Businesses seek talent, and talent seeks places, so help Michigan cities

Few people pick where they want to live because of low taxes.

They pick a place because it offers the things that matter to them. But in Michigan, we remain anchored to a decades-old funding model that does not direct revenue in a way that will invest in the things that really matter. Make no mistake, businesses value talent above all else and if we can attract and retain the talent, the businesses will follow.

The research supports community-based placemaking strategies as a way to strengthen both our economic and social future. Walkable urban places command a premium of over $20 a square foot, generate 10 times the tax revenue, and maintain higher values during recessionary times. Property values are typically 5 percent higher when homes are located near parks. Investments in the arts create jobs. Transit and multimodal infrastructure are correlated with increased jobs and wages. It is time to begin investing in Michigan’s future, and Michigan’s future is in its communities.

To grow and prosper, we must invest our resources in a way that will foster that growth. This holds true for individuals, businesses, and governments.

In Michigan we have endured some of the most heinous examples in the country of what disinvestment can bring. Our largest city was forced into bankruptcy. A former industrial hub is dealing with the most significant human and infrastructure crisis in memory, and many other communities were forced into emergency management as the solution to “their” problem. The popular answer is we aren’t living within our means, or mismanagement, or some other self-inflicted ailment. The real answer is arguably worse.

This is all the result of Michigan’s systematic disinvestment in local government. With the new budget proposal, we now stand at over $7 billion in revenue having been diverted from cities, villages, townships and counties to fund state government.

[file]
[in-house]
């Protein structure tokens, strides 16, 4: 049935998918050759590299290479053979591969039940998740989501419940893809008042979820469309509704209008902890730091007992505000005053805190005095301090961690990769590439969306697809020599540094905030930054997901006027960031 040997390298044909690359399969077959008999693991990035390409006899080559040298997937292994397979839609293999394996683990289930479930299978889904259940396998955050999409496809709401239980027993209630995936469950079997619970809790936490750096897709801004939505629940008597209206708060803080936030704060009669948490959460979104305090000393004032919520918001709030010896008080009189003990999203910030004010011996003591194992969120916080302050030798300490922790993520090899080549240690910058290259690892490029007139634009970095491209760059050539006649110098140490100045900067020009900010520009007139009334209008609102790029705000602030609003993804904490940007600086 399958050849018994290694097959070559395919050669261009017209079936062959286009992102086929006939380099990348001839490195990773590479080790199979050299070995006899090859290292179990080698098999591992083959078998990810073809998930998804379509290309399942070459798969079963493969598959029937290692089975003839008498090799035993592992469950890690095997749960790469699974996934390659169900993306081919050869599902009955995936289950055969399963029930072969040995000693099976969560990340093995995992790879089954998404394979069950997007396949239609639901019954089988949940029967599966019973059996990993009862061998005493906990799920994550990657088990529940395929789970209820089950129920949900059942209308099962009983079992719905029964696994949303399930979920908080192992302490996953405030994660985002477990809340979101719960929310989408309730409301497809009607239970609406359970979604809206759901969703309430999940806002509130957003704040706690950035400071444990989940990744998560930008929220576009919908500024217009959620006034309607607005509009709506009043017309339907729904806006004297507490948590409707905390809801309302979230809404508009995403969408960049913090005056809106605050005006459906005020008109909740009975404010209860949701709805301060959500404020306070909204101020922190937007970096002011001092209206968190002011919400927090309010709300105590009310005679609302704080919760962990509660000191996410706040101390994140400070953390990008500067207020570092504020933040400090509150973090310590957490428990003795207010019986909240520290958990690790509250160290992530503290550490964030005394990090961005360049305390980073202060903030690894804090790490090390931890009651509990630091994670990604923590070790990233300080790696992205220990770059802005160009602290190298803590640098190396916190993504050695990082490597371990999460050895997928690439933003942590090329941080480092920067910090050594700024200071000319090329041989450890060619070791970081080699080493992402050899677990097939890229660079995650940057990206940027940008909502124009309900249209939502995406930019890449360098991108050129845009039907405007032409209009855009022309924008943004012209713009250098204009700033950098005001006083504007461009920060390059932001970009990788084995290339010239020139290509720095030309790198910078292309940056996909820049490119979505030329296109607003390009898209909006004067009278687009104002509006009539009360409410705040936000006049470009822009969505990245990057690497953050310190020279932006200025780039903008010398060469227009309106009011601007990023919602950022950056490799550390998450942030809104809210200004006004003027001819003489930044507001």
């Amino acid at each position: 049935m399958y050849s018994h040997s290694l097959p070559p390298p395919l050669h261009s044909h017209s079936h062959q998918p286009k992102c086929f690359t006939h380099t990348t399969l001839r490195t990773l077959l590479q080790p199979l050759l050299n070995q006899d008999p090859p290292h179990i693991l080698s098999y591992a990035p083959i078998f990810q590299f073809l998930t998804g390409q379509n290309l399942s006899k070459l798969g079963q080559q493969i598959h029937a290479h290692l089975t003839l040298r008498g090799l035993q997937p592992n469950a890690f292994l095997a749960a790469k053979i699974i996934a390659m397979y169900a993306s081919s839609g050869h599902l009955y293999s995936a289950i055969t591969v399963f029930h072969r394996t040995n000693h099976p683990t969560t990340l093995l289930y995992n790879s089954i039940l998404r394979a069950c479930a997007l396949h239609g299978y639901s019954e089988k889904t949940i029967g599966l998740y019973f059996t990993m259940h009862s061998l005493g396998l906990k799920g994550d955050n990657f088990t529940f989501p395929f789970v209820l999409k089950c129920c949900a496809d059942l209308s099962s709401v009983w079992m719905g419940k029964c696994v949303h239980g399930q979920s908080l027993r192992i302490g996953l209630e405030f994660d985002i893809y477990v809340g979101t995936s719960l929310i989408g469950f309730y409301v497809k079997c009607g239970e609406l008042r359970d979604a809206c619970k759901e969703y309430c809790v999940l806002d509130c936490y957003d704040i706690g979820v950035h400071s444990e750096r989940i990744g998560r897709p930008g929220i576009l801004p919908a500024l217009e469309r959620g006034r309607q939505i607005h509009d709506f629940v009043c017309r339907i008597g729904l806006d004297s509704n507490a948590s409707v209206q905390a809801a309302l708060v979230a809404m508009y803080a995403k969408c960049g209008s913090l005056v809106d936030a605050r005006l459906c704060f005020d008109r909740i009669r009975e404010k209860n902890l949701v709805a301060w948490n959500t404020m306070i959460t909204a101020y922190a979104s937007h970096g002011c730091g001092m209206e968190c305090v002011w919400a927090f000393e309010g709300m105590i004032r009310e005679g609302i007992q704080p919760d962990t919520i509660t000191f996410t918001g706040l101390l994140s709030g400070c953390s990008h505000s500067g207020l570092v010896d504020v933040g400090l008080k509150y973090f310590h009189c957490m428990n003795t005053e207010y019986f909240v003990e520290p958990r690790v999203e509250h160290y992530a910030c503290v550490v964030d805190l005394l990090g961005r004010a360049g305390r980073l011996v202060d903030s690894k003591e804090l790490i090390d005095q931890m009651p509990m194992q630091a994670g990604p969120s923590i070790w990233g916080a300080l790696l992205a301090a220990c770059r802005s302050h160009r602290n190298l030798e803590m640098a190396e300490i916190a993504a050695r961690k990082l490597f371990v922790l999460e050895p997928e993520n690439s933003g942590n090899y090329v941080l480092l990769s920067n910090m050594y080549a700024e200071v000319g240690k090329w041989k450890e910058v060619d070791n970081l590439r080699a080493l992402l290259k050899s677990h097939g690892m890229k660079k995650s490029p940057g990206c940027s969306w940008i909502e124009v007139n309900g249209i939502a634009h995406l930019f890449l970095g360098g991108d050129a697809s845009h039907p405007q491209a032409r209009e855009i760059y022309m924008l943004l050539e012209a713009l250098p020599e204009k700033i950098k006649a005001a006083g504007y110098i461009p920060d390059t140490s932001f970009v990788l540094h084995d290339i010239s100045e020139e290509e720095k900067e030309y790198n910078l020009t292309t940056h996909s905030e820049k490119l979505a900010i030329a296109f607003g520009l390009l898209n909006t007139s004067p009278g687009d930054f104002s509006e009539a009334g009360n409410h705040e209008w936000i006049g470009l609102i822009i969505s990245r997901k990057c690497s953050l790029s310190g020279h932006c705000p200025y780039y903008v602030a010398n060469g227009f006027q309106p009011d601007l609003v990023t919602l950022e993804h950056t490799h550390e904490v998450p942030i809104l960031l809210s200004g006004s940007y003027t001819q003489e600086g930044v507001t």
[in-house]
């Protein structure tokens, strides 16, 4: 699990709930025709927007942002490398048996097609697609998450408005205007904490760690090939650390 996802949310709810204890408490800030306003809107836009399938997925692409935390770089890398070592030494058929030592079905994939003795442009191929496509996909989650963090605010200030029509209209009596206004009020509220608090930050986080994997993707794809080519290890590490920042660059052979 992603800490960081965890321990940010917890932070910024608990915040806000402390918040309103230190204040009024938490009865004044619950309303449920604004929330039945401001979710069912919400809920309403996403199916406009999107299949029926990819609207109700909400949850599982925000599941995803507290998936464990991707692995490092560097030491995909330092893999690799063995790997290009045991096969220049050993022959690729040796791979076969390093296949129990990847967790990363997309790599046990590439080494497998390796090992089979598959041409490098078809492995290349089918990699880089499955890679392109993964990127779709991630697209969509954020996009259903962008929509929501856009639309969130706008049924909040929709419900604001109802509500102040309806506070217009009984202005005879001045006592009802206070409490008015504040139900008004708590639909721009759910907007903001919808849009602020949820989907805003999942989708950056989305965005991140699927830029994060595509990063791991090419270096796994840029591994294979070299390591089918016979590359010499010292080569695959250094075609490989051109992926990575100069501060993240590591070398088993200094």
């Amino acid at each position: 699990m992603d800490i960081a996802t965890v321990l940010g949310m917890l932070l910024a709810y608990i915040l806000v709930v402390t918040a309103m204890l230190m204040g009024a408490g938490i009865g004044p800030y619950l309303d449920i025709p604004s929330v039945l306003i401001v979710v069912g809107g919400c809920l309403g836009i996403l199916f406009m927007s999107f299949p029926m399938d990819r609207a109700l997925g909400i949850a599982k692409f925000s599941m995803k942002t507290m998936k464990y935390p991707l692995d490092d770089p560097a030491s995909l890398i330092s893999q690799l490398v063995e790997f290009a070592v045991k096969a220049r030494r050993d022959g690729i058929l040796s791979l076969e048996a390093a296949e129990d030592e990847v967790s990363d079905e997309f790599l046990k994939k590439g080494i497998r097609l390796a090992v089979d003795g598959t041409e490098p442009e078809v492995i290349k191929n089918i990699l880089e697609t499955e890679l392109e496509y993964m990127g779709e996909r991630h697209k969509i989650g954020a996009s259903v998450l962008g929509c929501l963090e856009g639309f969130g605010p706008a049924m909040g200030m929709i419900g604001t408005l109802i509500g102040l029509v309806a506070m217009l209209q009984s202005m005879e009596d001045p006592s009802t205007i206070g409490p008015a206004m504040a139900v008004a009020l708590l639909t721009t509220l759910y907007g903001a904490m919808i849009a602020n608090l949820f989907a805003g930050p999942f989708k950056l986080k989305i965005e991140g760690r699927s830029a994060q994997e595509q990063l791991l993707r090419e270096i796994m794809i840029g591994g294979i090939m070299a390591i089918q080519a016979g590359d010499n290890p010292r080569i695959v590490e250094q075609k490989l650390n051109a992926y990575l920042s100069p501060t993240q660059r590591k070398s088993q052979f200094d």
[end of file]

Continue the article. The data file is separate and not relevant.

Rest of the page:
These are dollars that should have flowed to your hometown and mine to provide services that help foster better places to live. We previously raised the impacts of disinvestment in “the Great Revenue Sharing Heist” article. First published in the Michigan Municipal League’s Review magazine, it laid out the difference those dollars would have made to our in a number of core cities.

Believe it or not Michigan is the only state in the country that reduced total funding for municipal government from 2002-2012. Our state is investing less in creating strong communities than it did in 2002. We are 50th in the nation in local funding, and every other state has increased their total funding levels during that time. The 49th state, Ohio, has increased total municipal funding by over 25 percent. The average increase nationwide is nearly 50 percent, but Michigan is down almost 9 percent in total and the state’s investment in communities is down over 56 percent.

In spite of a strong economy, the proposed state budget is another in a long line that fails to make strategic investments that promote strong communities. This strategic choice fails to recognize the enormous role that cities play in our economy, and more importantly in our daily lives.

We need great cities that will enable Michigan to attract and retain talent, because in 2016, that is what truly drives prosperity. This budget simply does not recognize that strong vibrant communities are necessary to drive a strong economy and every year that we continue on this course we lose ground. Attractive business taxes mean nothing without great places to attract those businesses to.

Michigan needs to rethink its priorities and begin investing where the greatest return exists, and that is locally. This budget provides no increase in statutory revenue sharing, even though projected sales tax collections are up. This is currently the only significant discretionary money from the state’s general fund that flows to Michigan communities. If we truly want a great Michigan, then we must commit to a strategy of investing in what really matters: our communities.